The epic battle between American Freedom Defense Initiative executive director and blogger Pamela Geller and The Metropolitan Transportation Authority (MTA) culminated with a court decision that forced the transit authority to permit the display of controversial ads about radical Islam. But the story didn’t end there. As TheBlaze reported this morning, Geller’s case caused the MTA to rethink the manner in which it handles First Amendment issues, leading to the adoption of some potentially-controversial measures.
It is the portion presented in bold that is new to the regulations. It’s inclusion is interesting for a number of reasons. On the surface, it appears oddly placed in the list of grievances that could lead to the banning of an advertisement. Furthermore, there is some ambiguity regarding what led to the inclusion of the “violence” reference in the first place.
Here’s a screen shot from the official document:
TheBlaze responded with additional questions about the motivations for the change, asking how, in particular, the MTA’s court battle with Geller impacted the new restriction on violent ads. Donovan responded, admitting that the dilemma did play an integral role in the decision to make the change.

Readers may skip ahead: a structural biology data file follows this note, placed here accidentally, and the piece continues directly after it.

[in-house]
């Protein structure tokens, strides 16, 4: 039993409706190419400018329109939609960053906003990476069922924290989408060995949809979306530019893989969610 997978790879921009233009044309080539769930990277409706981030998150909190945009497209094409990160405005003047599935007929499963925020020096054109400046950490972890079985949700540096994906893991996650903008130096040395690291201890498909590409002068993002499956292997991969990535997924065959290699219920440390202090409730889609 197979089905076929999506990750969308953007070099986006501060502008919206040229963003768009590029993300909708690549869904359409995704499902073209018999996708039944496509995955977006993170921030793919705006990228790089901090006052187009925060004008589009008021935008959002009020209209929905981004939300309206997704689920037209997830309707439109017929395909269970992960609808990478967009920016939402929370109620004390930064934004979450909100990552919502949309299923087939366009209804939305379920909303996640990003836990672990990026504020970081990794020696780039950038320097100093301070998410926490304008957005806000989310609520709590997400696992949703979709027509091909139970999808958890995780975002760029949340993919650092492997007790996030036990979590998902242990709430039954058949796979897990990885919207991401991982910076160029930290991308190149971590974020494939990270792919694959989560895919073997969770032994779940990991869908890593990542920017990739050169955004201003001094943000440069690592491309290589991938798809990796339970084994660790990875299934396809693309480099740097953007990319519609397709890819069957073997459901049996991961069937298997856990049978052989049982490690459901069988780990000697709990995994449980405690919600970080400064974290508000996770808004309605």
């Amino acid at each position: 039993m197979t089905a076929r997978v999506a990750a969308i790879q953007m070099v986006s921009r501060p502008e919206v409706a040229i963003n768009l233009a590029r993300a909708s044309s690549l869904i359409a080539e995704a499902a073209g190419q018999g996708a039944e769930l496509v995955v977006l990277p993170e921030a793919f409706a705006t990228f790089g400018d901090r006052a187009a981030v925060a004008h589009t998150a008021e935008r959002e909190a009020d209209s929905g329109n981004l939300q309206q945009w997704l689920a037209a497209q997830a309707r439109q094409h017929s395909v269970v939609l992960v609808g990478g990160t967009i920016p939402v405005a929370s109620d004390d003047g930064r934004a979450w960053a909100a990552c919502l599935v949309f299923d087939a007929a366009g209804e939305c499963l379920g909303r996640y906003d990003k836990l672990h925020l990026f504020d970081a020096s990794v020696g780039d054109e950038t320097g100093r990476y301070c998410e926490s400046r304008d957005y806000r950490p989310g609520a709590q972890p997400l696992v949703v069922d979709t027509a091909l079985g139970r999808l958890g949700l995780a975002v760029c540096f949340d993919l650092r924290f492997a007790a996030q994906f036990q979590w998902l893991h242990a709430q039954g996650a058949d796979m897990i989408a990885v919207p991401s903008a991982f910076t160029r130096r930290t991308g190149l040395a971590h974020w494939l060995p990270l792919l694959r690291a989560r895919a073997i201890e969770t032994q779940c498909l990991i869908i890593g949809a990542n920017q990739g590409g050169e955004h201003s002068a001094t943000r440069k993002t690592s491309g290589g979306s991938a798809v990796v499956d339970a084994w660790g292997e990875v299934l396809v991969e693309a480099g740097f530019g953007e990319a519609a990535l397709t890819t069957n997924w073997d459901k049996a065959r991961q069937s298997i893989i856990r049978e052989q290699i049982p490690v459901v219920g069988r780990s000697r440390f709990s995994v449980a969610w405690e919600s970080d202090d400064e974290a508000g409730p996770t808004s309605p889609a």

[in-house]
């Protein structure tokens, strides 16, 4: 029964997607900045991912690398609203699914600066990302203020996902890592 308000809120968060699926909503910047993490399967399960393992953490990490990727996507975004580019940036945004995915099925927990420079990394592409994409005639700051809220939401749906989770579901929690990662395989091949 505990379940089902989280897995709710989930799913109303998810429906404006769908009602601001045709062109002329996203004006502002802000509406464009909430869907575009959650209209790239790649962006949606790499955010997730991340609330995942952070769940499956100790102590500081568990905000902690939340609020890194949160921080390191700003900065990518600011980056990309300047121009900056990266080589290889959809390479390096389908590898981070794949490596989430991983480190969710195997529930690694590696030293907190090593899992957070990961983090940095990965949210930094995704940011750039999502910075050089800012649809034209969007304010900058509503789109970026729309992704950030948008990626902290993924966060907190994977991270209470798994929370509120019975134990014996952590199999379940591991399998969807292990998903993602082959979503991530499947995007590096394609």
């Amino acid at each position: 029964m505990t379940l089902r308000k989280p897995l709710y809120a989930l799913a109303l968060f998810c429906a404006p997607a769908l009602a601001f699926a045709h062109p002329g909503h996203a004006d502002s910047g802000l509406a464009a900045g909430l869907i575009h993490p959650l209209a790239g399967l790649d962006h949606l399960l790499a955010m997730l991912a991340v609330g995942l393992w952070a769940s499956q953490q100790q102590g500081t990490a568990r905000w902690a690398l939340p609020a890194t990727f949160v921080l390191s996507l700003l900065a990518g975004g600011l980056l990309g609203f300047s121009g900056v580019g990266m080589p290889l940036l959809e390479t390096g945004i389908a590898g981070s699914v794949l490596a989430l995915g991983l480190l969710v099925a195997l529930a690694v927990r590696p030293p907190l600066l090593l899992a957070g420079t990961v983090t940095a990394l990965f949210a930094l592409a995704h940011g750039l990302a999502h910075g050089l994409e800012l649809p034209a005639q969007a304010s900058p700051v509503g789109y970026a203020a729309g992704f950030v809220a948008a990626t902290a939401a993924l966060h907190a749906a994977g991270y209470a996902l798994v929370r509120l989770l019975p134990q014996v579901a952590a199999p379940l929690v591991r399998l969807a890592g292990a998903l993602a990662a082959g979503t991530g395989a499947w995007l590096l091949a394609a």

“The ad, and more specifically the litigation surrounding it, caused us to think about a variety of potential scenarios and review our standards more carefully within a prism of First Amendment law,” he commented.
Considering that the MTA has made its opposition to the ad’s message known in the past — and taking into account continued calls for bans on blasphemy and offensive messages — the natural question is: Will this new regulation serve as a backdoor method for banning controversial ads that take aim at specific faiths, like Islam?
Full post at Blaze.com.
There’s only one group of people who are perpetually incited to violence by words, pictures, and movies or even the mere suggestion of words and pictures. So it’s likely to conclude, based on the MTA’s original attempt to ban the AFDI’s ads yet permit ads by a unindicted co-conspirator to the first WTC bombing, this is essentially a sharia blasphemy clause.
That the MTA suggests its new policy would ban the “civilized man v. jihad” ad because it might incite violence simply proves that those who are incited to wage jihad, vandalize property, assault people in the subway, and kill are indeed savages.
This is how sharia creeps. In courtrooms, in classrooms, in the media, and it’s a full frontal blitz on freedom of speech by Muslims right now. Who will stand and defend it?